Raleigh, North Carolina (PressExposure) March 11, 2009 -- Ensuring Financial Stability of Future Generations
Gift Giving can Help Family and Friends Now, Save on Taxes Later
Preserving multigenerational wealth for loved ones is a common goal among most Americans, but recent economic turmoil has people concerned about how best to make this happen. Dale Merritt, wealth strategist for Banyan Rock & Talent, a Raleigh-based insurance and financial service provider, believes that seniors exercising tax-free gift giving can improve the entire family's financial stability while reducing future tax liabilities.
Many seniors with investments have experienced reductions in net worth over the past 12 months. Some are looking for alternatives that can extend the value of their remaining assets. Tax-free gift giving is one way to provide for immediate and longer-term financial stability of friends and family.
"If used to pay down a mortgage or to pay off other consumer debt, monies distributed today, which would be subject to estate and inheritance taxes later, can extend the value and usefulness of multigenerational wealth," says Merritt. "When doing so, people do need to be aware of the associated gift tax rules set forth by the government."
Individuals are allowed to give a gift of money or property to another person up to $13,000 without having to file a report to the government. If a person's spouse joins in giving the gift, the amount increases to $26,000. A person can give a gift to as many people as they want and avoid the gift tax as long as the amount is less than the annual limit established by the government.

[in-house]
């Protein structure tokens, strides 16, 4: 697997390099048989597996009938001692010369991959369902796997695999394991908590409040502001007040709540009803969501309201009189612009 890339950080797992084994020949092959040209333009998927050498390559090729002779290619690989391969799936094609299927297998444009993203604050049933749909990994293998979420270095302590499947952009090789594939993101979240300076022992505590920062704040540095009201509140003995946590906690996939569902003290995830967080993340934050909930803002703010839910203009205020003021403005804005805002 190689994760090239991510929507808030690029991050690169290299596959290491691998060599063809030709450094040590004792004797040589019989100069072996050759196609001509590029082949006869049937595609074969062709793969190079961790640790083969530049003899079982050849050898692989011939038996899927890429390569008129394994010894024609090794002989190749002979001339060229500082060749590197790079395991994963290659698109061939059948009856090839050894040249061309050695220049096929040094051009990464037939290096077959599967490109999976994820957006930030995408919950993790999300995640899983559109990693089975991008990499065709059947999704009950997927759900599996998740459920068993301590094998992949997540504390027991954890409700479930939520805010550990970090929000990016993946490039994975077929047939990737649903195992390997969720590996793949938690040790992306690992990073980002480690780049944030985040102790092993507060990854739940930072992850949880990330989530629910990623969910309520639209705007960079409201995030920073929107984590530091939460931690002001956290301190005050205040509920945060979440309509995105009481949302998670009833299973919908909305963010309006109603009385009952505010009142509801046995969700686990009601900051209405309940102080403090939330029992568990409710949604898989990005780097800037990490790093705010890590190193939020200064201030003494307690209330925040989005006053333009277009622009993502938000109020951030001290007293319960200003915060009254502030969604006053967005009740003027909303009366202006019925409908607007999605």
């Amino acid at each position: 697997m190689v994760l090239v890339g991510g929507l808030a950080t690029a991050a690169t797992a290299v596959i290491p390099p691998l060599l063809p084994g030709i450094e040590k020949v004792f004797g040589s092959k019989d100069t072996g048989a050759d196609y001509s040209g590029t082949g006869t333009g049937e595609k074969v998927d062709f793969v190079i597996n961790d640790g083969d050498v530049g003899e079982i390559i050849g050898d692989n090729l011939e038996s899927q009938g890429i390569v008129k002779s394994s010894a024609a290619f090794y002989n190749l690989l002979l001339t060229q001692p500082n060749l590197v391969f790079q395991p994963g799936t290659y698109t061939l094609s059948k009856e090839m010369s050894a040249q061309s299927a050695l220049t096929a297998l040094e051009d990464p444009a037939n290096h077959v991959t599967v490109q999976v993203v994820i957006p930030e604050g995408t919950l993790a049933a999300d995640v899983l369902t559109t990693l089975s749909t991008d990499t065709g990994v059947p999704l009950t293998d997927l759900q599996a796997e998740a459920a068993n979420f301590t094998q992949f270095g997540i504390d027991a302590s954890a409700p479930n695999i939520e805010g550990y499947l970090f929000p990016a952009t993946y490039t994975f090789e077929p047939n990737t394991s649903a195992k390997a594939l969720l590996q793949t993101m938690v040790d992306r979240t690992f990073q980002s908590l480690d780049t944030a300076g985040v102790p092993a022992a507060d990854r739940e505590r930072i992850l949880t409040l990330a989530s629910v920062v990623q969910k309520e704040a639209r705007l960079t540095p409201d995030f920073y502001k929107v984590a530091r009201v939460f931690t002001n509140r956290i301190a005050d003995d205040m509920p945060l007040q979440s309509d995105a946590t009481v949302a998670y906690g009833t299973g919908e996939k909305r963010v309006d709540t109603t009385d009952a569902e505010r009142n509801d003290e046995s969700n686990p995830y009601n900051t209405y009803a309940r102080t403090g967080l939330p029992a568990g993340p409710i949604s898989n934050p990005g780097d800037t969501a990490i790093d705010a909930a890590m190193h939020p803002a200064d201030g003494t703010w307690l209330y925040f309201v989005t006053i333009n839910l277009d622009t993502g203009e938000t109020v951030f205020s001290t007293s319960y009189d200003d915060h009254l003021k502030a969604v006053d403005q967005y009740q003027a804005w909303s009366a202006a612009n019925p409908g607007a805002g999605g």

If the gift amount is more than $13,000, then the donor will have to report the gift to the Internal Revenue Service. Although reporting is required, taxes may not need to be paid. The government allows an individual to give up to $1 million in gifts that exceed the annual limit in their lifetime before they have to start paying taxes. Additional gift tax information is available at [http://www.irs..gov].
An example of gift tax rules in action would be: if an individual gave $25,000 to each of their four children in a given year, they would need to report the transactions, but not be required to pay a gift tax. The person would use up $48,000 of their $1 million lifetime tax-free limit (four times the $12,000 that exceeds the $13,000 per-person annual limit for 2009).
Some exceptions do not count toward the annual limit on gift tax. They include: â¢ Tuition or medical expenses that you pay directly to an educational or medical institution or health care provider for another person's benefit â¢ Gifts to a spouse â¢ Gifts to a political organization for its use â¢ Gifts to charities